Before heading abroad, many young people these days are trying to weigh their options of doing an organizezd tour or solo travel. There’s a lot to take into account- the amount of effort you are or aren’t willing to put into planning your travels out, how much money you want to spend, how much partying you want to do, how long you want to spend in each place, how early you want to wake up each morning, and how tied you want to be to a strict schedule. I have traveled both ways in different continents and can confirm they both have their benefits and costs, but which one is right for you? This lengthy list of pro’s and con’s of each travel method should help you decide!
Travel with a Tour
For the sake of this article I am referring to tours as organized group travel (usually by bus) where there is a specified length, itinerary, and core group of people throughout. This post is also geared towards young/more budget travelers and respective tour companies, usually aimed at 18-39 year olds.
Think, Topdeck, Contiki, Stoke, LBW, Travel Talk, Beats Travel, Busabout, and all that jazz… All the operators that young people are using to get about Europe and many other continents in this day and age! All the qualities I’m going to list aren’t constant across all tours but are definitely things you’re going to want to think about before you go.
Less Time in Each Place
It’s not surprising that tours spend very little time in each destination (1 or 2 days, and 3 at most), which makes it tough slash impossible to really cover everything. Add in a hangover from hell some mornings and there’s no way you’ll get through all the obligatory cultural activities that you really should see in each place.
I always like to think of tours as an introduction to a certain country, area, or continent, where you’ll get to see a large amount of places very quickly. This will orient you to the area and enable you to decide which places you liked, didn’t like, and want to go back to some day. This is a good way to look at it if you’re traveling for the first time and don’t know where to start.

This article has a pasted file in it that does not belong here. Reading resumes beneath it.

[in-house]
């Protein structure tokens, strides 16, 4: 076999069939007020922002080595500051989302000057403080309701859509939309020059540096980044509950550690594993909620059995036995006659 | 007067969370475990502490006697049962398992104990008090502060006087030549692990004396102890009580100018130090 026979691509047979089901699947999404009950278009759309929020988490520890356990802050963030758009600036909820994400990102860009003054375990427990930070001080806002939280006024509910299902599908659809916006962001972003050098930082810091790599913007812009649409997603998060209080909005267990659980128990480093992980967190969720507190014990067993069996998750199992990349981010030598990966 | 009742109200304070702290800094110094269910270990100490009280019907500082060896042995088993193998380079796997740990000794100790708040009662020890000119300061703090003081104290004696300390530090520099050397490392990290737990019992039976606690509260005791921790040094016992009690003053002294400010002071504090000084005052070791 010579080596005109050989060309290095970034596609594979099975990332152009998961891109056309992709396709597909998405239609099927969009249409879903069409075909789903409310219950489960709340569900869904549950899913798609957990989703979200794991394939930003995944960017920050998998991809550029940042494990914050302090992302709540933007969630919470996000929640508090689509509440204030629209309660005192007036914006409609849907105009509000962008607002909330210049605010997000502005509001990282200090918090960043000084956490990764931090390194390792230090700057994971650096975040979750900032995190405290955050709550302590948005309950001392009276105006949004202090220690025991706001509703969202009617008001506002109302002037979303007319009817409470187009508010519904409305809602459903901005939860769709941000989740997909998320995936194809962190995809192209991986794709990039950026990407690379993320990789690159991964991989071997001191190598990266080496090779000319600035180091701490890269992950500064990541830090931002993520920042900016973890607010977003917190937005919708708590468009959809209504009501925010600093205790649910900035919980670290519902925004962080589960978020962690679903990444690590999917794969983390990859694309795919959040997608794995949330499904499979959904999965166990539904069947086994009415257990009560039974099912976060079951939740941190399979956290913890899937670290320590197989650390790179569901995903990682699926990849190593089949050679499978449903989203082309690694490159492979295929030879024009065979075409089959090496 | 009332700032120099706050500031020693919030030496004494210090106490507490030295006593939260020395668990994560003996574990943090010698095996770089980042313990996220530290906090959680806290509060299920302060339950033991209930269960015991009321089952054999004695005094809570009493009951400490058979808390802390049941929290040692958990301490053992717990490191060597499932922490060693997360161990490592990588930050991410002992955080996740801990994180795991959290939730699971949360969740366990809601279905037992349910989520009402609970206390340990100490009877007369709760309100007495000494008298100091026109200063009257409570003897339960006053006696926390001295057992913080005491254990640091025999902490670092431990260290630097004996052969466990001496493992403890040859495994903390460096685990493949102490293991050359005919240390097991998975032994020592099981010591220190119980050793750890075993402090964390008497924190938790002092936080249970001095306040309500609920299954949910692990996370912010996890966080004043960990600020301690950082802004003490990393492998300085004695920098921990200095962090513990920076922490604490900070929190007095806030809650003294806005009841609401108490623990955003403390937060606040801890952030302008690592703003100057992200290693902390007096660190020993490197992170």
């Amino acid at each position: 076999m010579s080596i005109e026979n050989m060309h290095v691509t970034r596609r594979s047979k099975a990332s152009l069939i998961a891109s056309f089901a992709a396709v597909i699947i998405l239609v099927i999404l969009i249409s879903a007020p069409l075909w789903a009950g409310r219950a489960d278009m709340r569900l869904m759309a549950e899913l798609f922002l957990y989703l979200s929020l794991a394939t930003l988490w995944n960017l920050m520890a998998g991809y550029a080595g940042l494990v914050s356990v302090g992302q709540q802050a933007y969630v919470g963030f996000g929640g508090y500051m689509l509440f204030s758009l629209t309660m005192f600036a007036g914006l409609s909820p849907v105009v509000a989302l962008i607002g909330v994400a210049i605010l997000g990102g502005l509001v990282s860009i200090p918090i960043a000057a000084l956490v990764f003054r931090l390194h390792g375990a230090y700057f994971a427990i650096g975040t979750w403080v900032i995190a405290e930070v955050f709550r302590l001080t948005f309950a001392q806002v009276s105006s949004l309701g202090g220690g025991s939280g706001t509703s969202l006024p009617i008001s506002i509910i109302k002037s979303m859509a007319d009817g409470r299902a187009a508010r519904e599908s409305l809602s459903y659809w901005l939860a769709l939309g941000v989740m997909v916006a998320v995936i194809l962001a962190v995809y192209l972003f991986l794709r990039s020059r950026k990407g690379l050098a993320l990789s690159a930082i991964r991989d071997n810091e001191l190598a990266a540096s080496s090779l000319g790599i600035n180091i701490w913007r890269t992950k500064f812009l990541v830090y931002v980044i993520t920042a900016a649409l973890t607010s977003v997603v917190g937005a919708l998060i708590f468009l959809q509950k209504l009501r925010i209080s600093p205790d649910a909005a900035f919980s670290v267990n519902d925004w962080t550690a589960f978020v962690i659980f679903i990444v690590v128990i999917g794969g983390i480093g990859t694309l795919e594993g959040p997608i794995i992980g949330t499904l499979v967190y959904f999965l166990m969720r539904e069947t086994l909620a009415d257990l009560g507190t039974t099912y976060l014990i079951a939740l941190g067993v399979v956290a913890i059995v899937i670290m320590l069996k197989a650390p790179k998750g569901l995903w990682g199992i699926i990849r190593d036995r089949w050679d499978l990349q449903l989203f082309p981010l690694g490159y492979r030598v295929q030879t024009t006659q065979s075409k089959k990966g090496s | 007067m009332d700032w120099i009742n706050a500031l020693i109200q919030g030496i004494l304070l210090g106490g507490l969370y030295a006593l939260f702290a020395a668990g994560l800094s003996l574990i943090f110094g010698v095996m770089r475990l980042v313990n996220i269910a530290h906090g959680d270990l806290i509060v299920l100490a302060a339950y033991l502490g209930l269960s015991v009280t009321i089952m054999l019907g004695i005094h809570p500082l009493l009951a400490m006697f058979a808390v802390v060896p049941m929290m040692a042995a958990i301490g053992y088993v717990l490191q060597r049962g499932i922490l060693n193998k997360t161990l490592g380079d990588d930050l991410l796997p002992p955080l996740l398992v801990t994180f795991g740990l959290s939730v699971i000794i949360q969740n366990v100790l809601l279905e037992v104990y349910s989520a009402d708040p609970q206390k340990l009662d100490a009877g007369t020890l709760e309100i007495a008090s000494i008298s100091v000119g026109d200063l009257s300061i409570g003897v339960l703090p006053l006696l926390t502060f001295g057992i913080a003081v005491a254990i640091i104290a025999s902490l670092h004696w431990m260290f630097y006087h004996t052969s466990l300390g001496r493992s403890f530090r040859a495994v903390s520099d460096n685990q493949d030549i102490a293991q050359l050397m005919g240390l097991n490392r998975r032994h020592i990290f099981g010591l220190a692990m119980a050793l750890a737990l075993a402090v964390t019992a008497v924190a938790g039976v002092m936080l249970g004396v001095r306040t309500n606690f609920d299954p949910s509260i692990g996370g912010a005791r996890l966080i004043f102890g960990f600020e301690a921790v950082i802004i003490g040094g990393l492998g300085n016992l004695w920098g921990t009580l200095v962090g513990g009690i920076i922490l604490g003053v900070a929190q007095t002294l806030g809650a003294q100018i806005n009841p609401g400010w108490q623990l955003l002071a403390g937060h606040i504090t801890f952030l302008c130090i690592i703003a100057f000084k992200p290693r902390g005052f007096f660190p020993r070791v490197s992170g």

Minimal to Zero Effort in Planning and Transportation
People pay more for tours because, well… they don’t have to do jack squat. Forget the googling, train ticket buying, airline perusing, and missed busses (well you can still miss the bus on a tour :P) that come with traveling on your own – tours have it all sorted for you from start to finish, even many meals! Get on the bus when your tour guide says so, meet in the common room when they say so, sign up for optionals when they pass the sheet around, grab a room key and a bed in the hostel they take you to.
Depending on the tour company, you can usually trust that you will be staying in adequate accommodation and that you will have optimal optionals to do. Hell, you can read the trip notes to see all the plans and possible inclusions beforehand, but in my experience no one really does that anyway… it’s all about the trust in the tour company!
Expect a lot of these from the girls.
Same Group The Entire Time (of 20-50 people)
Your tour group can be completely awesome or can ruin your experience, and it’s just a risk you’ll have to take. If you get an awesome group that clicks, it could be the best time of your life with new best friends. If you get a cliquey group that does’t get along, it might be hard to get everyone to have fun together. Most groups end up somewhere right in the middle, with a few party starters/group clowns that get everyone else going, and a few quiet ones that may be brought out of their shell.